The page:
Britt: Time Warner Will Focus More on Customer Service

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NEW YORK – Time Warner Cable chairman Glenn Britt told an audience at an investor conference Tuesday that the second largest cable operator in the country will focus more on customer service in the coming year, partly in response to what has turned out to be a difficult integration of former Adelphia Communications properties in Los Angeles and Dallas.

TWC acquired those properties and others as part of its joint $17.6 billion acquisition of Adelphia with Comcast last year. At the Goldman Sachs Communacopia conference here, Britt said that while the integration is moving ahead, it’s not something that is going to be completed overnight.

“The next 12 months are going to be about execution,” Britt said at the conference, adding that in its legacy systems that means continuing to sell the triple play of voice, video and data and at the newly acquired systems, continuing the integration process.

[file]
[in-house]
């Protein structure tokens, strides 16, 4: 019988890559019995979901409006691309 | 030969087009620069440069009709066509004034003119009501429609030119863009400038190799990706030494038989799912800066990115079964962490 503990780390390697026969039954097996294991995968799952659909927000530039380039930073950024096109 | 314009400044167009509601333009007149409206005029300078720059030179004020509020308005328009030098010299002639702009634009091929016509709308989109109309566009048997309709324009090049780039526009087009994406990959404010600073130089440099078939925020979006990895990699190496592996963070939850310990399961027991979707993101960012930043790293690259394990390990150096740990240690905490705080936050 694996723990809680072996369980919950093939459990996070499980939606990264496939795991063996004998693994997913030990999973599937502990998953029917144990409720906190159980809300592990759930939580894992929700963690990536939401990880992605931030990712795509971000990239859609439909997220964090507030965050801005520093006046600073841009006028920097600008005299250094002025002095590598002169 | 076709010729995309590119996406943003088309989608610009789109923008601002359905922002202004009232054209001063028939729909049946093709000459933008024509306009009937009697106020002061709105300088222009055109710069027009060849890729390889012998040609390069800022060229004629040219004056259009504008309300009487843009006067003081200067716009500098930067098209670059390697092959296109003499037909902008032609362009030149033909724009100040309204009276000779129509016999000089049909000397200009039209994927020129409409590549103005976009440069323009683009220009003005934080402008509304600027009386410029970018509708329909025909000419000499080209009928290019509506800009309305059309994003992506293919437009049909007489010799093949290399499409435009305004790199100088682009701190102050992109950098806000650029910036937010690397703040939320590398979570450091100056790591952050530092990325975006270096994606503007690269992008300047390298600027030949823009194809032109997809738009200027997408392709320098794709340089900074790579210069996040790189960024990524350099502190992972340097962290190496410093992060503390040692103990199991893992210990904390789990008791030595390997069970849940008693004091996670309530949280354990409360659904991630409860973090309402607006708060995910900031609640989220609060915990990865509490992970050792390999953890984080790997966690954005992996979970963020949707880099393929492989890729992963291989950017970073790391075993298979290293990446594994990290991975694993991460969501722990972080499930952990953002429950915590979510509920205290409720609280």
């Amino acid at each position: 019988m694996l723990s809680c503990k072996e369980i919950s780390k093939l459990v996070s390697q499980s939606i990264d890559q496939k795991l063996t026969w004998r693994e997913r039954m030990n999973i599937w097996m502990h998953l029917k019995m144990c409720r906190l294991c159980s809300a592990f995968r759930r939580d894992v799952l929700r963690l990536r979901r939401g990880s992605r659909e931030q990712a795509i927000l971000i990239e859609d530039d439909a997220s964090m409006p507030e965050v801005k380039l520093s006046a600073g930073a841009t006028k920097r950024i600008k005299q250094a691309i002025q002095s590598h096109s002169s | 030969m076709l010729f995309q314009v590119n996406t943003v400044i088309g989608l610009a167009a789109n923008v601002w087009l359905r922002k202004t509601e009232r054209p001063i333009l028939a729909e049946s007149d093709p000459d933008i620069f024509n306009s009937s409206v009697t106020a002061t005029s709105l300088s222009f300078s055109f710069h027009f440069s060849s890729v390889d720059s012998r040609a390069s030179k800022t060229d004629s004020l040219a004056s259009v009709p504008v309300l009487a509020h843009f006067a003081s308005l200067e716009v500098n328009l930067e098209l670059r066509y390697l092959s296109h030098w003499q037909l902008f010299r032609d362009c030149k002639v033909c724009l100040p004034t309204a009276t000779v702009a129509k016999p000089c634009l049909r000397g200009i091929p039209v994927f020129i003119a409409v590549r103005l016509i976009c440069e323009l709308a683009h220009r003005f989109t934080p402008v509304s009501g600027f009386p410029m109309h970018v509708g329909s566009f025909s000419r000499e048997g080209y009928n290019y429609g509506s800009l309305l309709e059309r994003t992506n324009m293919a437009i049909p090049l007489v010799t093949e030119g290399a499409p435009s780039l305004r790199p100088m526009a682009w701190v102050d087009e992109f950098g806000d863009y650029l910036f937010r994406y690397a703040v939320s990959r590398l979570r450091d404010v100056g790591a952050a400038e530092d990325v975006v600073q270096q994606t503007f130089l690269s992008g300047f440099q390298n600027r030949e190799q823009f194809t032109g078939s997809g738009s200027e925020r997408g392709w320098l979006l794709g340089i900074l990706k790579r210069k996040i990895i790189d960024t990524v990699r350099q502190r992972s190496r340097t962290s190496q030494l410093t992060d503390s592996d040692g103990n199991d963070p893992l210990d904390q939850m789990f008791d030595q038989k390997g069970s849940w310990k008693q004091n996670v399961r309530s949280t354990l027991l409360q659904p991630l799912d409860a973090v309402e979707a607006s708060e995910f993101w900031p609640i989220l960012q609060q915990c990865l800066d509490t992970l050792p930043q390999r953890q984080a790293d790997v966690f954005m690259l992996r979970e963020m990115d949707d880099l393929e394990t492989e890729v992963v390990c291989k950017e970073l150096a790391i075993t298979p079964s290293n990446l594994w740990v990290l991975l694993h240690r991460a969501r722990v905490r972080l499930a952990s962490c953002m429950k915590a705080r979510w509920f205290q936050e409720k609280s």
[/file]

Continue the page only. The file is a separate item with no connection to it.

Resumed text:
Britt added that the third arm of its strategic plan will be improving customer service, although he offered no detail as to how that will occur.

“We want to focus a little more on customer service next year than we have in the past,” he said.

While Britt said that competitors like telcos and satellite companies have understandably targeted areas like Dallas and Los Angeles, which are undergoing the most difficult transitions, he added that the cable industry in general has to improve its perception in the consumer community.

“If you don’t have the triple play, you face the triple play,” Britt said.

But Britt said that the upgrade in Dallas will be finished by the end of the year. And in addition to being able to roll out new products like telephone and high-speed data, completing the upgrade will allow TWC to focus on improving its image in the market.

“These properties are going to take a while to get to where we want them to be,” Britt said. “You don’t turn one of these things around overnight.”

Britt added that upgrades, while necessary, also disrupt service, which can harm a cable company’s perception in the market.

While TWC is making headway on that front, Britt added that it’s “going to take a long time to improve the image of cable in a lot of those markets.”

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